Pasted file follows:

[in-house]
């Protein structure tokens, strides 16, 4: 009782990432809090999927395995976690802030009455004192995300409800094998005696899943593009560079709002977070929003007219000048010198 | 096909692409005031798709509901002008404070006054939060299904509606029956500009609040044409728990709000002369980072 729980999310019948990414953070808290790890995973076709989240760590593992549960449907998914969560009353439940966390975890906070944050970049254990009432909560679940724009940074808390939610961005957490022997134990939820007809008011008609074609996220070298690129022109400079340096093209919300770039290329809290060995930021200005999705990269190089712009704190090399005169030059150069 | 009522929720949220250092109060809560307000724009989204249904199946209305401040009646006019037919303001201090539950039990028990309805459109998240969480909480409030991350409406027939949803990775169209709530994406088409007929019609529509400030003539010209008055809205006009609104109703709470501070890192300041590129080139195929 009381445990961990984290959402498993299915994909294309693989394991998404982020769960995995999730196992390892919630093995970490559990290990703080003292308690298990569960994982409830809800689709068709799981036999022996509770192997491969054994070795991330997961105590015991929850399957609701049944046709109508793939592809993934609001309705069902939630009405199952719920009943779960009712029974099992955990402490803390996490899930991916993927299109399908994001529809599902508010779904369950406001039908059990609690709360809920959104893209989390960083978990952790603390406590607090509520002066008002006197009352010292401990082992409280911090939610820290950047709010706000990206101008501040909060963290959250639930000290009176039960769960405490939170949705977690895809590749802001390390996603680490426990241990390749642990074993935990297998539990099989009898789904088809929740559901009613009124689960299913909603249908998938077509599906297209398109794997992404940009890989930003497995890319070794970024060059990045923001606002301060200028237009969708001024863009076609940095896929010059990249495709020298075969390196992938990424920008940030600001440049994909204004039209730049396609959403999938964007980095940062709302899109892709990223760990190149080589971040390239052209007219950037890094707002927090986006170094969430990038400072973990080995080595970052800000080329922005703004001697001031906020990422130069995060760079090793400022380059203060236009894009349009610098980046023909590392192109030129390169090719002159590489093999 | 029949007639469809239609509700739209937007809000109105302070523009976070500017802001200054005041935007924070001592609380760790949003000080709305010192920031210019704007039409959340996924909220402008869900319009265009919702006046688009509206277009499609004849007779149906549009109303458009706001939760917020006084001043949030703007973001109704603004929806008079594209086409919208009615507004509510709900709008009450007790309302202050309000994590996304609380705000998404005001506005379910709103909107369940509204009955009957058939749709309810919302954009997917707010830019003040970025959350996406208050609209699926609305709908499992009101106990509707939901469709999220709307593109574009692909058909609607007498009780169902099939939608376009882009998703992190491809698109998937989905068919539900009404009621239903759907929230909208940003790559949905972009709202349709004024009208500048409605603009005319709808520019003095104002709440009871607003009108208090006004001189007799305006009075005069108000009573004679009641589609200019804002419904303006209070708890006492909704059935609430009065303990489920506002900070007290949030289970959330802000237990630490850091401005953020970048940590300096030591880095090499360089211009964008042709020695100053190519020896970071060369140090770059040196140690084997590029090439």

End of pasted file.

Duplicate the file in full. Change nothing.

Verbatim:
[in-house]
């Protein structure tokens, strides 16, 4: 009782990432809090999927395995976690802030009455004192995300409800094998005696899943593009560079709002977070929003007219000048010198 | 096909692409005031798709509901002008404070006054939060299904509606029956500009609040044409728990709000002369980072 729980999310019948990414953070808290790890995973076709989240760590593992549960449907998914969560009353439940966390975890906070944050970049254990009432909560679940724009940074808390939610961005957490022997134990939820007809008011008609074609996220070298690129022109400079340096093209919300770039290329809290060995930021200005999705990269190089712009704190090399005169030059150069 | 009522929720949220250092109060809560307000724009989204249904199946209305401040009646006019037919303001201090539950039990028990309805459109998240969480909480409030991350409406027939949803990775169209709530994406088409007929019609529509400030003539010209008055809205006009609104109703709470501070890192300041590129080139195929 009381445990961990984290959402498993299915994909294309693989394991998404982020769960995995999730196992390892919630093995970490559990290990703080003292308690298990569960994982409830809800689709068709799981036999022996509770192997491969054994070795991330997961105590015991929850399957609701049944046709109508793939592809993934609001309705069902939630009405199952719920009943779960009712029974099992955990402490803390996490899930991916993927299109399908994001529809599902508010779904369950406001039908059990609690709360809920959104893209989390960083978990952790603390406590607090509520002066008002006197009352010292401990082992409280911090939610820290950047709010706000990206101008501040909060963290959250639930000290009176039960769960405490939170949705977690895809590749802001390390996603680490426990241990390749642990074993935990297998539990099989009898789904088809929740559901009613009124689960299913909603249908998938077509599906297209398109794997992404940009890989930003497995890319070794970024060059990045923001606002301060200028237009969708001024863009076609940095896929010059990249495709020298075969390196992938990424920008940030600001440049994909204004039209730049396609959403999938964007980095940062709302899109892709990223760990190149080589971040390239052209007219950037890094707002927090986006170094969430990038400072973990080995080595970052800000080329922005703004001697001031906020990422130069995060760079090793400022380059203060236009894009349009610098980046023909590392192109030129390169090719002159590489093999 | 029949007639469809239609509700739209937007809000109105302070523009976070500017802001200054005041935007924070001592609380760790949003000080709305010192920031210019704007039409959340996924909220402008869900319009265009919702006046688009509206277009499609004849007779149906549009109303458009706001939760917020006084001043949030703007973001109704603004929806008079594209086409919208009615507004509510709900709008009450007790309302202050309000994590996304609380705000998404005001506005379910709103909107369940509204009955009957058939749709309810919302954009997917707010830019003040970025959350996406208050609209699926609305709908499992009101106990509707939901469709999220709307593109574009692909058909609607007498009780169902099939939608376009882009998703992190491809698109998937989905068919539900009404009621239903759907929230909208940003790559949905972009709202349709004024009208500048409605603009005319709808520019003095104002709440009871607003009108208090006004001189007799305006009075005069108000009573004679009641589609200019804002419904303006209070708890006492909704059935609430009065303990489920506002900070007290949030289970959330802000237990630490850091401005953020970048940590300096030591880095090499360089211009964008042709020695100053190519020896970071060369140090770059040196140690084997590029090439």